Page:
Don't Shame People for Not Having a Positive Outlook

October 3, 2022 Natasha Tracy

In our society, people are shamed for not having a positive outlook. In fact, I just read a comment on LinkedIn that said, "Maintaining a positive outlook, ALWAYS, is so very important. Always look for that silver lining. Trust me, in the end, everything is exactly where it should be." And that sums up how many people feel about a positive outlook: it's critical, and something's wrong with you and your line of thinking if you don't have a positive outlook.

What Is a Positive Outlook?

A positive outlook, of course, is precisely what that commenter said: always looking for the silver lining. It's looking at the world through rose-colored glasses. It's "turning that frown upside down." It's taking whatever you're given and reframing it in a positive light. We all do this sometimes, and we all know people who do this all the time. And let's be clear, a positive outlook can be healthy sometimes. Sometimes you need to look at the positives in a situation to get up and keep going. That's okay.

Why Would Someone Not Have a Positive Outlook?

If seeing the positive in things is so great, why wouldn't everyone have a positive outlook? There are many reasons. However, I feel there are two broad categories of reasons that people don't have a positive outlook: mood and reality.

Mood — People can be in a bad mood, a negative mood, for a variety of reasons. Something terrible might have happened, or they might have just woken up on the wrong side of the bed that day. Or, of course, they may have a mood disorder like depression. In the former cases, the negative mood is likely transient and no big deal. In the latter case, though, a negative outlook may be pervasive and ongoing. 

Reality — Some people have a negative outlook because they're looking out at negative things. It's hard to have a positive outlook when everything around you is dark and bleak. (Think of people in abusive relationships, for example.)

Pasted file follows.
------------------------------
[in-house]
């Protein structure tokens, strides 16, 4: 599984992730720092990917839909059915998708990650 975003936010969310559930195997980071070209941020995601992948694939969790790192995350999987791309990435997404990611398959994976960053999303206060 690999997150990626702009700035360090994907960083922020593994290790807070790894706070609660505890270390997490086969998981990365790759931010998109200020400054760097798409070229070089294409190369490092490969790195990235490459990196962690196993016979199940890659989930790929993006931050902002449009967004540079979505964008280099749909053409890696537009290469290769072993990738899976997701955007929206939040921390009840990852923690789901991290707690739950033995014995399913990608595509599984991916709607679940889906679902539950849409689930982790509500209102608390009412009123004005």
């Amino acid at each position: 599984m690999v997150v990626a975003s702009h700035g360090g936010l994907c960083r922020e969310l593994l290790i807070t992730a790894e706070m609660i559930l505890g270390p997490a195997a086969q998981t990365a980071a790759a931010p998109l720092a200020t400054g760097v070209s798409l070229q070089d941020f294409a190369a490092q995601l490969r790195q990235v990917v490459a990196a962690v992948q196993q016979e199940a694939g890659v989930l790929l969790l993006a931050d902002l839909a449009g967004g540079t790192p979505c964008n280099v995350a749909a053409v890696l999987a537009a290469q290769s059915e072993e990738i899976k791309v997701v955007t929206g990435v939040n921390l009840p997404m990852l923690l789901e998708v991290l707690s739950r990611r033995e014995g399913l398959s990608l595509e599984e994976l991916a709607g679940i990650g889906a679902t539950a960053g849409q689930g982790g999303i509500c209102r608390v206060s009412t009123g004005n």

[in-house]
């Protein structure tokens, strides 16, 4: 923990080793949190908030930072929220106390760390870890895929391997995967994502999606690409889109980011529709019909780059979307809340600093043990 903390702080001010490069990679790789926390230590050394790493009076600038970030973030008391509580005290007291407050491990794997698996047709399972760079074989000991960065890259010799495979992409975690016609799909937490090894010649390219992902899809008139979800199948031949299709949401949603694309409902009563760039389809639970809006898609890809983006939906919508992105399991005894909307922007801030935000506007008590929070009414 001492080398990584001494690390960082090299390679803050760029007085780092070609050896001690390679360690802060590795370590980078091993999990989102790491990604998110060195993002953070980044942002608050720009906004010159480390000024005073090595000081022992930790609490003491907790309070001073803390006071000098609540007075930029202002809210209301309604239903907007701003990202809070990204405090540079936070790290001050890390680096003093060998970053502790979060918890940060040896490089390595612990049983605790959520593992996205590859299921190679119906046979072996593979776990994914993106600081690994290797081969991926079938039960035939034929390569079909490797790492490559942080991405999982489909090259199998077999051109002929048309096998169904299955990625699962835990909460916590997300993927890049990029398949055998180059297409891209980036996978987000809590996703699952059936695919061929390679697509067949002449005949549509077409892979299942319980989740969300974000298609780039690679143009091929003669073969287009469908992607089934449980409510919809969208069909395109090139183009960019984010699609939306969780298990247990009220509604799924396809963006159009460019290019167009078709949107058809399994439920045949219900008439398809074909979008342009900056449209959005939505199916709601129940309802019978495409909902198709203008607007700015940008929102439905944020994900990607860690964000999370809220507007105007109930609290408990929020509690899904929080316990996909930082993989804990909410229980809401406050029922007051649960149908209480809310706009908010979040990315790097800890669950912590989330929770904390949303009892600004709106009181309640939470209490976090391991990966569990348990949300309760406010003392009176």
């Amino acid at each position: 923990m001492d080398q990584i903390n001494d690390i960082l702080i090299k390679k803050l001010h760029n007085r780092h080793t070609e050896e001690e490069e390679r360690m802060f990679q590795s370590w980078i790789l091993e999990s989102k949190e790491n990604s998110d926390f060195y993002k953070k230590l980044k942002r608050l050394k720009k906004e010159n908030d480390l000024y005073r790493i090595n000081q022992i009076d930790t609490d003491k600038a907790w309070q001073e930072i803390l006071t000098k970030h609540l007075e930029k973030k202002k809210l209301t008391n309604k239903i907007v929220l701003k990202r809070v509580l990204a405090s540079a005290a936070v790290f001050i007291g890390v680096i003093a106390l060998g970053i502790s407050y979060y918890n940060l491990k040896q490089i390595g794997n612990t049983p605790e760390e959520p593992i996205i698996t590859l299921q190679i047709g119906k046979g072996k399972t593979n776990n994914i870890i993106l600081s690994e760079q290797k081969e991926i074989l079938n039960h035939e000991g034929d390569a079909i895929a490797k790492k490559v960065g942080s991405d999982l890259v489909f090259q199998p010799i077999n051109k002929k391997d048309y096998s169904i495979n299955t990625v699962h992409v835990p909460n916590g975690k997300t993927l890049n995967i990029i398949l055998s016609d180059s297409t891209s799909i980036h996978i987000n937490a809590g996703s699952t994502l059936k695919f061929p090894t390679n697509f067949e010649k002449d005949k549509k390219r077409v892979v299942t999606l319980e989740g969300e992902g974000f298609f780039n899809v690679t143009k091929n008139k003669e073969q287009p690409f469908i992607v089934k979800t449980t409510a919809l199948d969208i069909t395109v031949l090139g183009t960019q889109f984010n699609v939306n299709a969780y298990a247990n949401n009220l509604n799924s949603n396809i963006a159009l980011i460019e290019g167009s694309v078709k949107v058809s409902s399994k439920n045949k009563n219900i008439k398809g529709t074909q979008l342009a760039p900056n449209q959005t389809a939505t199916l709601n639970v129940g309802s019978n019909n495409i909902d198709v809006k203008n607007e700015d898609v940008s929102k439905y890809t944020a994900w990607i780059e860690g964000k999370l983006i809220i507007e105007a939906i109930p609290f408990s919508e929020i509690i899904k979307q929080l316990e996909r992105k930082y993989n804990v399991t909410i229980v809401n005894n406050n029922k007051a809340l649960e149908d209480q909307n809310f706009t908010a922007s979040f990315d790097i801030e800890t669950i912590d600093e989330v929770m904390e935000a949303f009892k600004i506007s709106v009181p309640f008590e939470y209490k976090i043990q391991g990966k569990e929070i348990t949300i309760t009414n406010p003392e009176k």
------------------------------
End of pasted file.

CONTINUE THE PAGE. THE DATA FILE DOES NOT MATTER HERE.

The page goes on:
I would argue that in many of the above situations, having a negative mood is quite reasonable.

Not Having a Positive Outlook Is Not Bad

No matter why you don't have a positive outlook, it's not de facto a bad thing. In fact, it has no inherent value judgment at all. It is neither good nor bad; it just is. Other people, however, tend to impose their values on it. Other people tend to say it's "bad."

They do this because your negativity makes them uncomfortable because it puts a chink in their overly-positive outlook. The negative makes people question the positive — and heaven forbid people look at their own belief systems.

And while people experiencing reactive negativity (i.e., because something awful just happened) can often be encouraged to look at the other good things in their lives, dealing with people with pervasive, longstanding negative outlooks is not so simple. For example, people with longstanding depression have changes in their brains with which to contend. It's not a matter of reframing things; it's a matter of fixing their brains.

Don't Shame the People Without Positive Outlooks

And here's the thing, by saying that "maintaining a positive outlook is ALWAYS so very important," or other similar platitudes, you are actually shaming all the people who don't have a positive outlook. You're telling them that there's something wrong with them. You're telling them that good things won't happen to them because of their outlook. You're shaming them.

This isn't fair, and this isn't right. You are adding insult to injury. 

People without a positive outlook don't necessarily enjoy it. Being in a painful, dark cloud of depression is one of the worst things in the world. If I could trade that for anything, I would. And understand that when in that place, blackness and negativity abound. This is not my fault. This is the disease's fault. And how dare you shame me for the symptom of a brain illness?

So, look, if you want to bring up something positive, even to the most negative among us, that's fine, but don't shame us when we don't share your outlook. Sometimes that's just not possible. 

APA Reference
Tracy, N. (2022, October 3). Don't Shame People for Not Having a Positive Outlook, HealthyPlace. Retrieved on 2024, July 23 from

Author: Natasha Tracy

Natasha Tracy is a renowned speaker, award-winning advocate, and author of Lost Marbles: Insights into My Life with Depression & Bipolar. She's also the host of the podcast Snap Out of It! The Mental Illness in the Workplace Podcast.

Natasha is also unveiling a new book, Bipolar Rules! Hacks to Live Successfully with Bipolar Disorder, mid-2024.

Find Natasha Tracy on her blog, Bipolar BurbleX, InstagramFacebook, and YouTube.

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